Social Question

XOIIO's avatar

Am I too old fashioned?

Asked by XOIIO (18118points) February 12th, 2013 from iPhone

I’m wondering if I’m too old fashioned in terms of my perspective on relationships, especially for my age (18).

To me the whole chivalry thig just seems normal, paying for whatever expenses there would be, opening doors, pulling out chairs, offering to take a jacket, etc. same with some things which seem less common like always walking on the street side of the sidewalk, making sure that if a car veers off or hits a puddle or something I would be the one that takes the fall.

I also feel a big responsibility for their well being, and my thinking is if there something that would cause her any sort of injury, mortal or not it would be my responsibility to protect her, even if it would result in my serious injury or death.

So, is this whole thing too old fashioned for moder day relationships, and/ or for second of my age?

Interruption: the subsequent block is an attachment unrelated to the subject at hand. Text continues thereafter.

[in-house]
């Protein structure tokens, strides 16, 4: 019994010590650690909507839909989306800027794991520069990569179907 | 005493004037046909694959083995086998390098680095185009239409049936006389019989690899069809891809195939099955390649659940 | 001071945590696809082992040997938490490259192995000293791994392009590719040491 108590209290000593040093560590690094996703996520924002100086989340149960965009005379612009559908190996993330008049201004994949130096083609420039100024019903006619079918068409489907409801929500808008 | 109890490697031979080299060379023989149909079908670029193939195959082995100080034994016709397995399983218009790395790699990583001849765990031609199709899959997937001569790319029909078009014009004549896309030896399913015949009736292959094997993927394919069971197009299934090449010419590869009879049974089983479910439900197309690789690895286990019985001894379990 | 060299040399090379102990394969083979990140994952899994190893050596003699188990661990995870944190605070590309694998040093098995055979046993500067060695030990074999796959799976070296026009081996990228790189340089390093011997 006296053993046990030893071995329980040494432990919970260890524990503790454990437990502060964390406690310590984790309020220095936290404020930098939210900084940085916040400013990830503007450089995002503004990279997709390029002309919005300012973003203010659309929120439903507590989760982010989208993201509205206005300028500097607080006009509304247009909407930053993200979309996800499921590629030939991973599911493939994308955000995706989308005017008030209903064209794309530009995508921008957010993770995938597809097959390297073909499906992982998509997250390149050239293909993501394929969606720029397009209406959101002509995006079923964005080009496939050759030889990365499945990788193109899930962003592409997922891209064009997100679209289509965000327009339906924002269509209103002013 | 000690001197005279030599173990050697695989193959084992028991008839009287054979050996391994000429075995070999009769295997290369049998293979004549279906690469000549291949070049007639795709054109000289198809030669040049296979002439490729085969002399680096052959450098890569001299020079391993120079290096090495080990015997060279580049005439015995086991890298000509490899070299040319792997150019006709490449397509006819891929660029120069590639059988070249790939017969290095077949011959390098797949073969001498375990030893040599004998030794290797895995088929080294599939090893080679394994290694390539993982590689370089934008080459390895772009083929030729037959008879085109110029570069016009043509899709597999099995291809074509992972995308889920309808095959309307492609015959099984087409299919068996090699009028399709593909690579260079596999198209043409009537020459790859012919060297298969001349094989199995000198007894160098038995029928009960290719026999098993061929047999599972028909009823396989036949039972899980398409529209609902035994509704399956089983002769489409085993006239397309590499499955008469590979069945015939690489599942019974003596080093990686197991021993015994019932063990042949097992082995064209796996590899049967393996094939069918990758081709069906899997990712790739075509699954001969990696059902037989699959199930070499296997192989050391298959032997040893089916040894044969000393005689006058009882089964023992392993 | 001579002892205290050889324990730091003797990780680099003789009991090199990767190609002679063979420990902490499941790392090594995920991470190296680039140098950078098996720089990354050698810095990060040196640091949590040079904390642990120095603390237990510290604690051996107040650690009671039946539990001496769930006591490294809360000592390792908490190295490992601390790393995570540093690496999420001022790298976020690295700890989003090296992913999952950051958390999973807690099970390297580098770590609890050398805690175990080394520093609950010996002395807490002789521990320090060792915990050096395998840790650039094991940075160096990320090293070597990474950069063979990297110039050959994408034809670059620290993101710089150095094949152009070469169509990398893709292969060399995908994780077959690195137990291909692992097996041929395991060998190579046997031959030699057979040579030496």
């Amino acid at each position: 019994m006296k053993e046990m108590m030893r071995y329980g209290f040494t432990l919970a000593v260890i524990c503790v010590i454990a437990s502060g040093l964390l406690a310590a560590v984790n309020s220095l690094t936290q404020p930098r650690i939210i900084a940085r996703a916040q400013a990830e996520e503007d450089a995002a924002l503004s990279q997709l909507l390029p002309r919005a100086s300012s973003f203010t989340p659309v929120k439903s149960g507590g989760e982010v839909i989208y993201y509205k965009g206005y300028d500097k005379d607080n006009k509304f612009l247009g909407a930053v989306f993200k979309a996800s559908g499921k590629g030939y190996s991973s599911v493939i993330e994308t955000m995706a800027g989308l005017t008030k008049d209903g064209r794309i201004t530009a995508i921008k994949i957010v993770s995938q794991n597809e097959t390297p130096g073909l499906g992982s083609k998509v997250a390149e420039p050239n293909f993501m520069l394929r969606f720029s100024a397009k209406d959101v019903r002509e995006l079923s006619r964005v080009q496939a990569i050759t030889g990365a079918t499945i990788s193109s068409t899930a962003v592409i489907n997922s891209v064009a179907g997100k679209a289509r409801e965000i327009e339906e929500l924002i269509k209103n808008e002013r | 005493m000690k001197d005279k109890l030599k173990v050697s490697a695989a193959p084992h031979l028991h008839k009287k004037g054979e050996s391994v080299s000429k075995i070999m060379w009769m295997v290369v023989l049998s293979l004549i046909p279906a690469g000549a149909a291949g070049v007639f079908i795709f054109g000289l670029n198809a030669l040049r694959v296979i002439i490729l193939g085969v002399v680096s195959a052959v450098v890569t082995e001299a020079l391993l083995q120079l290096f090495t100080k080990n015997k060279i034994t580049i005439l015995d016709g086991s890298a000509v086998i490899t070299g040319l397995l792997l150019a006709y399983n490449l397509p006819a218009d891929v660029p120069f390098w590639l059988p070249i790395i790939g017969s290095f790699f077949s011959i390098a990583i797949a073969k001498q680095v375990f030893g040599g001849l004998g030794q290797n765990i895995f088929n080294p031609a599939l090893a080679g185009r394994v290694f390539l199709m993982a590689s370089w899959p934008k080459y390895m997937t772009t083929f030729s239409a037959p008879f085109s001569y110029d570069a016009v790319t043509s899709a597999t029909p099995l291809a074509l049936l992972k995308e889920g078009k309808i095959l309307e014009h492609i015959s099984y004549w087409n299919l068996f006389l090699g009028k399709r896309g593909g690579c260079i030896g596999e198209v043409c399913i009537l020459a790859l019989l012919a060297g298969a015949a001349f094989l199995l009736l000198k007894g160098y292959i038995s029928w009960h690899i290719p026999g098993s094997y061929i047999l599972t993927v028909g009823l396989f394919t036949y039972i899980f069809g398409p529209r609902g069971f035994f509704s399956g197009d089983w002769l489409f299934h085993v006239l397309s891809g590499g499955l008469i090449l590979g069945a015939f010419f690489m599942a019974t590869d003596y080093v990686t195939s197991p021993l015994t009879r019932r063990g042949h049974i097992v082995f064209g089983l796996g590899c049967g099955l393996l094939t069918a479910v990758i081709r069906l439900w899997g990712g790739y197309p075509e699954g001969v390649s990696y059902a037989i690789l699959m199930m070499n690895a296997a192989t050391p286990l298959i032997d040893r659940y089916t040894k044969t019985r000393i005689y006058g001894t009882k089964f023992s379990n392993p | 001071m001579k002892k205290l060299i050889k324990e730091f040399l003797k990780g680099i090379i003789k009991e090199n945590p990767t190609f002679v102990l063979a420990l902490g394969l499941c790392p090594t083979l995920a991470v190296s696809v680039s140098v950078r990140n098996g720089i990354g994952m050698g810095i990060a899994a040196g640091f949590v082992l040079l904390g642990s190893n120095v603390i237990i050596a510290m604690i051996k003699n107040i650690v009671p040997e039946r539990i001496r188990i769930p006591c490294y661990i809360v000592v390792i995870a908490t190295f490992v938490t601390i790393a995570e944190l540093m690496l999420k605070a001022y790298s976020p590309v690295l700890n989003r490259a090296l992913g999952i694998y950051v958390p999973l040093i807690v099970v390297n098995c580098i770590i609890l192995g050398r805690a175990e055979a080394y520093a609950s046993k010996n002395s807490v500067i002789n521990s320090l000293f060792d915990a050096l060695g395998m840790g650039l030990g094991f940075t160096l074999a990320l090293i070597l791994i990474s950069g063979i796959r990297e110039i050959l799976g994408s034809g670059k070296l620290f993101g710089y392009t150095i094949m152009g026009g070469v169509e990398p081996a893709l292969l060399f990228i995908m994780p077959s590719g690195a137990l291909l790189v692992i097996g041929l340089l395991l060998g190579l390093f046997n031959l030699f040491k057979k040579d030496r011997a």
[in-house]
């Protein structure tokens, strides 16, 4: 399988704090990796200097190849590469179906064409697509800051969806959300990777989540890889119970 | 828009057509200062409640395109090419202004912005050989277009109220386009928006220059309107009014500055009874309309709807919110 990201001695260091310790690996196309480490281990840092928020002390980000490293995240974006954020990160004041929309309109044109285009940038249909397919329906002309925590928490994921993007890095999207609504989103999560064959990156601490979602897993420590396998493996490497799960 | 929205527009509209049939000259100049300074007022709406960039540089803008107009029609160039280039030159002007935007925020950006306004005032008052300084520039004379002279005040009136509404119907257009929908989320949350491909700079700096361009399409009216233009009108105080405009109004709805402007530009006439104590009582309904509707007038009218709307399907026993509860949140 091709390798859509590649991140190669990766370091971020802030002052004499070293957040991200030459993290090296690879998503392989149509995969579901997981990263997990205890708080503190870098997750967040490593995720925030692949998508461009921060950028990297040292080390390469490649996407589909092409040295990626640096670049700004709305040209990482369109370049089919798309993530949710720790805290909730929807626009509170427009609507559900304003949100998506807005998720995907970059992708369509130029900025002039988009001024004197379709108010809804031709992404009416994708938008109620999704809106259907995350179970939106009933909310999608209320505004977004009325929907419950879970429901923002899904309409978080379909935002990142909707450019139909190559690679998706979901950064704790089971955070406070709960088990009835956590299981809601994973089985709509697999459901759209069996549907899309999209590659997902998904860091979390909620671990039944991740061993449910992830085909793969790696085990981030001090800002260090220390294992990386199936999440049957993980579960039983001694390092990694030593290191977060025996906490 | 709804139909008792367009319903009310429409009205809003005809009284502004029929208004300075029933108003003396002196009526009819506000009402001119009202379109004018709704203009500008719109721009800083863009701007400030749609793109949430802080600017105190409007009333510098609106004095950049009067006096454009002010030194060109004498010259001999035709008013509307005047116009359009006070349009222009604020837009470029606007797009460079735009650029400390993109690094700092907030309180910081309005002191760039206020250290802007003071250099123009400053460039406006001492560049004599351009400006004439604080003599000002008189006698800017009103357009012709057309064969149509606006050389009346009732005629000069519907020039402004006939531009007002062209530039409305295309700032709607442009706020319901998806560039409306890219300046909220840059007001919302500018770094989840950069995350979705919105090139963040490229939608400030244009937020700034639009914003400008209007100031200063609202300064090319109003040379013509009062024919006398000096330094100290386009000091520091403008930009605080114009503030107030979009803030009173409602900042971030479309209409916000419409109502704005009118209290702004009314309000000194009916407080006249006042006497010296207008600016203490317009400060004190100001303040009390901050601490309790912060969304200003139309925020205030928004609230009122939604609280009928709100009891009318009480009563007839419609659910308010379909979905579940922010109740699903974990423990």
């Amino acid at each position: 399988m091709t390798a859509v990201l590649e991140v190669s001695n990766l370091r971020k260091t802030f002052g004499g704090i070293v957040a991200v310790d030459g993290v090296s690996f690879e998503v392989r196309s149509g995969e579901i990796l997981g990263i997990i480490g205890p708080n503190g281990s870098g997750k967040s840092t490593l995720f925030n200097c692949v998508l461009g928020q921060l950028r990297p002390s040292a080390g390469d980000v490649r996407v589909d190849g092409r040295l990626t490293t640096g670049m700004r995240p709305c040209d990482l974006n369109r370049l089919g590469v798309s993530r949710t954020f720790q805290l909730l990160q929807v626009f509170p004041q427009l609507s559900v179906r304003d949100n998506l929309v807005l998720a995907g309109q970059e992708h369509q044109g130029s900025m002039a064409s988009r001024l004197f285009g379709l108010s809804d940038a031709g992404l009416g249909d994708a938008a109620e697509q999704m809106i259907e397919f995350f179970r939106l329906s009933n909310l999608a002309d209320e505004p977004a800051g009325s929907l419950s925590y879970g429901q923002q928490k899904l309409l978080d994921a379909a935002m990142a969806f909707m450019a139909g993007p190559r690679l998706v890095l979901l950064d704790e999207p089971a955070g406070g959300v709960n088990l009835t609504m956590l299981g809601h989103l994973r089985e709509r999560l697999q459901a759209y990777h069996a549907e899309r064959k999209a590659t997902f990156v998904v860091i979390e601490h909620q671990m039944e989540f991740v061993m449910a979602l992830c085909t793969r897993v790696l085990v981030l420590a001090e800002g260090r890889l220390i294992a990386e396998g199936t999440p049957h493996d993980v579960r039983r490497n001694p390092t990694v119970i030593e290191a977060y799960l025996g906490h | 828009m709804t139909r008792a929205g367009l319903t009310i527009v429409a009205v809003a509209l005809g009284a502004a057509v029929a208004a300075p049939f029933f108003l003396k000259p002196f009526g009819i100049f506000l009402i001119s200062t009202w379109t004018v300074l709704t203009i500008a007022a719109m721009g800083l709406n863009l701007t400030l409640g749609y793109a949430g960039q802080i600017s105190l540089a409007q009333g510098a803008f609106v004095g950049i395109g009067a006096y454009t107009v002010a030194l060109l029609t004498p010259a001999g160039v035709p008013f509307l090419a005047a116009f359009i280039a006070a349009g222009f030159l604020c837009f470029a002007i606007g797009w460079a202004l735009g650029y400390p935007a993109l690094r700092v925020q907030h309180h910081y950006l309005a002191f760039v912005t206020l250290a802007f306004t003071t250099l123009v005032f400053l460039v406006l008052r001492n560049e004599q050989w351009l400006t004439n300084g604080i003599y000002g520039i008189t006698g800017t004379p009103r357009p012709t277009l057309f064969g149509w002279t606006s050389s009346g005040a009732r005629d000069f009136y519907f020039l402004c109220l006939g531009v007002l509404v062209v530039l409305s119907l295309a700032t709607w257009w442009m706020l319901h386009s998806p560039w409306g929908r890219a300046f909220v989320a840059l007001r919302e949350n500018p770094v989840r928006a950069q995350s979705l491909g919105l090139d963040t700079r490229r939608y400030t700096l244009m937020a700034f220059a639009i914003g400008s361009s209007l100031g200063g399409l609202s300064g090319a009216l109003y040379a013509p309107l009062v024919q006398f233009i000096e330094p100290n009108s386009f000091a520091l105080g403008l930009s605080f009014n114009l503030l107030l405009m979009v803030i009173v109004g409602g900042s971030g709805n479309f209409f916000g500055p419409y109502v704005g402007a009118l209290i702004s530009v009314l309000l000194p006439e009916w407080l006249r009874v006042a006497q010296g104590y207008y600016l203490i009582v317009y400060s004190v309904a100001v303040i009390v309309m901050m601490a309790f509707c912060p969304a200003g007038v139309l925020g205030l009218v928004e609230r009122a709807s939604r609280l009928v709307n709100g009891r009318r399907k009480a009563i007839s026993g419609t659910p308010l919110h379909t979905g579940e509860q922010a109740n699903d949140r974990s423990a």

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23 Answers

Mariah's avatar

I would ask why you feel the need to do those things? Because if I get any sense that it’s out of some belief that women are fragile creatures that need a man to take care of them, I’m not gonna like that. If you’re just trying to be thoughtful, that’s awesome. It can go both ways though and doesn’t have to be a gender thing.

KNOWITALL's avatar

I think it’s pretty neat and admirable, but yes, a little unusual at your age. Were you raised by older people or grandparents?

As long as you don’t throw in the negatives, like controlling her, or allowing yourself to feel ‘too’ responsible for her, it is her life after all.

bookish1's avatar